The critical importance of reading reminds me of something I read long ago; so long ago that the author now escapes me. But I recall it was a lament for a book never read. The loss of pages never turned, covers never opened, words never seen. A single book can deepen your understanding, expand your vision, sensitize your spirit, fill your soul, ignite your imagination, stir your passions and widen your wisdom. There truly can be mourning for a book that is never read; mourning for the loss of what our lives could have held and what we could have accomplished.
Yet how can we become active readers in the midst of the frantic pace of our lives? It is tempting to view the act of sitting down with a book – much less many books – as a luxury afforded those with unique schedules or privileged positions in life. In truth, it’s available to us all. It’s simply a matter of choice or, perhaps more accurately, a series of choices.
To read, you must first position yourself to read. I have learned to keep books around me. When I travel, when I take my car to have the oil changed, when I go to the doctor’s office… I always have a book or journal, magazine or article. At the very least I have a phone or tablet that holds my reading material. If you were to look around my home, you would see stacks of books everywhere—on the tables by the side of beds, on the floor by chairs.
But this reflects a deeper decision in relation to reading. Having a book at hand is only of use if I choose to spend available time reading it. Key to that choice is the word “available.” I once heard Jim Collins, known best as the author of business titles, comment that we do not need to make more “to do lists,” but rather a few “stop doing lists.”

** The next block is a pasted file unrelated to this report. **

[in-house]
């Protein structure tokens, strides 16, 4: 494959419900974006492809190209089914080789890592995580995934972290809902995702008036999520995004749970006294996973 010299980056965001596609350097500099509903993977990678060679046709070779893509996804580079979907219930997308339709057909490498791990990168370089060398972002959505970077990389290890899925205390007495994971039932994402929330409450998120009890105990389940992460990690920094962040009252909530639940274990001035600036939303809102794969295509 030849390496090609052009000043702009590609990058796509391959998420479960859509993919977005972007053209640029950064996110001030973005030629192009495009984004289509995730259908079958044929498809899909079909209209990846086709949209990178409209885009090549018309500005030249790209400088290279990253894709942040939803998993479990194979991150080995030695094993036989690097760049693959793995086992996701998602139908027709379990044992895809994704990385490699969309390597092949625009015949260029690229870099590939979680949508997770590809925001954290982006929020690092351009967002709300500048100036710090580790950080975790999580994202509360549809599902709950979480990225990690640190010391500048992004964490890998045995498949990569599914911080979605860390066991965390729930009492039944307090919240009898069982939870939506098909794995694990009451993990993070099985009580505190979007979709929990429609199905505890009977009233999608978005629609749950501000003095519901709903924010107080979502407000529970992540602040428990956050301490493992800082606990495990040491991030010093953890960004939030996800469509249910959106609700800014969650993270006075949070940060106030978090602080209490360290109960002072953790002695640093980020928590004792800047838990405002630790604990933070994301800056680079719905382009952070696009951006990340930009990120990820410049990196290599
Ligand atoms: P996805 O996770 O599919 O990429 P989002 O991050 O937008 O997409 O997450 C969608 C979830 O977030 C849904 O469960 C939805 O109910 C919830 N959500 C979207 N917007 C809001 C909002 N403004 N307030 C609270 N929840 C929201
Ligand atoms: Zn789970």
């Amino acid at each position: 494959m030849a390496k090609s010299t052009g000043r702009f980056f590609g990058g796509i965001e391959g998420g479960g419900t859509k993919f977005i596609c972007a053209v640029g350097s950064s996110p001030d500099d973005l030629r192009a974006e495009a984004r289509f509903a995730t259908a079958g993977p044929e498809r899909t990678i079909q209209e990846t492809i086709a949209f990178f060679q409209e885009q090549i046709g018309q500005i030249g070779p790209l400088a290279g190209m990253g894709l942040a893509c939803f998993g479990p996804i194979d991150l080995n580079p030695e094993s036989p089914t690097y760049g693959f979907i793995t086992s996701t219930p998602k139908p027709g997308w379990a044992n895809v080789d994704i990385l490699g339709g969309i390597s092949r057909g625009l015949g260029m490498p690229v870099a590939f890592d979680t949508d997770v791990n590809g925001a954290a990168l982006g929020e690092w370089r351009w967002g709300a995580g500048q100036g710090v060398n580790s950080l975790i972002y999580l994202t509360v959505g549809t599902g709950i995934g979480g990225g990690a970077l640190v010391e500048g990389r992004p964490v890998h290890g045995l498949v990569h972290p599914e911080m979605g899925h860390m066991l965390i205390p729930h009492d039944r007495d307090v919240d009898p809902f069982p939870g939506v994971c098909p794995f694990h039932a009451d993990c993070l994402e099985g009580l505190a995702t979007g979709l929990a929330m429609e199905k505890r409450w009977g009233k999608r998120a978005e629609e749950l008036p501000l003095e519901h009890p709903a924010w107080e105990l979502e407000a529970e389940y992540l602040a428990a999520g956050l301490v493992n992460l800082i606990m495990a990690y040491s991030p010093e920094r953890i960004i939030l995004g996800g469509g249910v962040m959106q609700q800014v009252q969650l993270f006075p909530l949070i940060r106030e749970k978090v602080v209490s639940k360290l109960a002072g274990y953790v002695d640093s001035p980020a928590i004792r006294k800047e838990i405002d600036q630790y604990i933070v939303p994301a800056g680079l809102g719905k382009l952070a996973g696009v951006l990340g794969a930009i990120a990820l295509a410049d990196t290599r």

And there is little doubt what needs to be at the top of that list.
According to the most recent “Time Use Survey” from the Bureau of Labor Statistics, after you take out the time we spend sleeping, grooming, eating and drinking, working our vocational jobs, housework, laundry, lawn and garden care, caring for pets, shopping, caring for our spouse, caring for our kids and classes we might be taking,
… the average American still has around five hours of leisure per day.
And guess what we spend most of it on. Yes, TV. Right at around three hours a day. Whether it’s live TV, streaming videos, or DVDs – whether on computers, tablets, phones or an actual television – three hours a day.
I know that in my life, the greatest opposition to reading is what I allow to fill my time instead of reading. To say we have no time to read is not really true. We have simply chosen to use our time for other things, or have allowed our time to be filled to the exclusion of reading.
It reminds me how Neil Postman once noted that the great fear of George Orwell, as conveyed in his novel 1984, was of a day when there might be those who would ban books. Aldous Huxley’s portrait of the future in Brave New World was more prescient. Huxley feared that there would be no reason to ban a book, for there would be no one who wanted to read one.